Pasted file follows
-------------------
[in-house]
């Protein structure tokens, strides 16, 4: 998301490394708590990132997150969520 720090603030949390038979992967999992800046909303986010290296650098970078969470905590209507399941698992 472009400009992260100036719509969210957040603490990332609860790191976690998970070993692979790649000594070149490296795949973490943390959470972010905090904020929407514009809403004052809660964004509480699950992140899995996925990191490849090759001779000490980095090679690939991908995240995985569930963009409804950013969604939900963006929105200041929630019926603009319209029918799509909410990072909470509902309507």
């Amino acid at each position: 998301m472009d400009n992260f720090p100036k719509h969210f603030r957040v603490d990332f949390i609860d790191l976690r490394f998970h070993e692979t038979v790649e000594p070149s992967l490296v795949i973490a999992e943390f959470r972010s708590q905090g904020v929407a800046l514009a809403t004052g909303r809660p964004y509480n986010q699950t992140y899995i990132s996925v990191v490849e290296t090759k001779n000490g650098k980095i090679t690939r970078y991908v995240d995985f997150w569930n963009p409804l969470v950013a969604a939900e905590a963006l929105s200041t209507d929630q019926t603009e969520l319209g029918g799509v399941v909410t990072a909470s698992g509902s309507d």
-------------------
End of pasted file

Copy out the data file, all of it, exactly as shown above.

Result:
[in-house]
């Protein structure tokens, strides 16, 4: 998301490394708590990132997150969520 720090603030949390038979992967999992800046909303986010290296650098970078969470905590209507399941698992 472009400009992260100036719509969210957040603490990332609860790191976690998970070993692979790649000594070149490296795949973490943390959470972010905090904020929407514009809403004052809660964004509480699950992140899995996925990191490849090759001779000490980095090679690939991908995240995985569930963009409804950013969604939900963006929105200041929630019926603009319209029918799509909410990072909470509902309507």
């Amino acid at each position: 998301m472009d400009n992260f720090p100036k719509h969210f603030r957040v603490d990332f949390i609860d790191l976690r490394f998970h070993e692979t038979v790649e000594p070149s992967l490296v795949i973490a999992e943390f959470r972010s708590q905090g904020v929407a800046l514009a809403t004052g909303r809660p964004y509480n986010q699950t992140y899995i990132s996925v990191v490849e290296t090759k001779n000490g650098k980095i090679t690939r970078y991908v995240d995985f997150w569930n963009p409804l969470v950013a969604a939900e905590a963006l929105s200041t209507d929630q019926t603009e969520l319209g029918g799509v399941v909410t990072a909470s698992g509902s309507d």